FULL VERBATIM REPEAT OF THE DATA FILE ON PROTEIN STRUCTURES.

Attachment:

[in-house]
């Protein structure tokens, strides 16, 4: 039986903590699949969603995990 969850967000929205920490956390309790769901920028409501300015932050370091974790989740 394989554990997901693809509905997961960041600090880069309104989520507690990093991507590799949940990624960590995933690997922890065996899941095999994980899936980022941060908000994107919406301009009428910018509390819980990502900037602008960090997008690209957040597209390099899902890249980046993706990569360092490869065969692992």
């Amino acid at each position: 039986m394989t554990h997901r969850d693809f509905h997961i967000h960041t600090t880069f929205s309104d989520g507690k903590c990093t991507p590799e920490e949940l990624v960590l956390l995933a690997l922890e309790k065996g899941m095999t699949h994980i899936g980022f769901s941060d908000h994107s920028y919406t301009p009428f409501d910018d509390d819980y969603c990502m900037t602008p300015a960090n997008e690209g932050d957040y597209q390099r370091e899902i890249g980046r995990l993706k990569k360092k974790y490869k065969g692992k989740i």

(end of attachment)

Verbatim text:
[in-house]
């Protein structure tokens, strides 16, 4: 039986903590699949969603995990 969850967000929205920490956390309790769901920028409501300015932050370091974790989740 394989554990997901693809509905997961960041600090880069309104989520507690990093991507590799949940990624960590995933690997922890065996899941095999994980899936980022941060908000994107919406301009009428910018509390819980990502900037602008960090997008690209957040597209390099899902890249980046993706990569360092490869065969692992």
């Amino acid at each position: 039986m394989t554990h997901r969850d693809f509905h997961i967000h960041t600090t880069f929205s309104d989520g507690k903590c990093t991507p590799e920490e949940l990624v960590l956390l995933a690997l922890e309790k065996g899941m095999t699949h994980i899936g980022f769901s941060d908000h994107s920028y919406t301009p009428f409501d910018d509390d819980y969603c990502m900037t602008p300015a960090n997008e690209g932050d957040y597209q390099r370091e899902i890249g980046r995990l993706k990569k360092k974790y490869k065969g692992k989740i």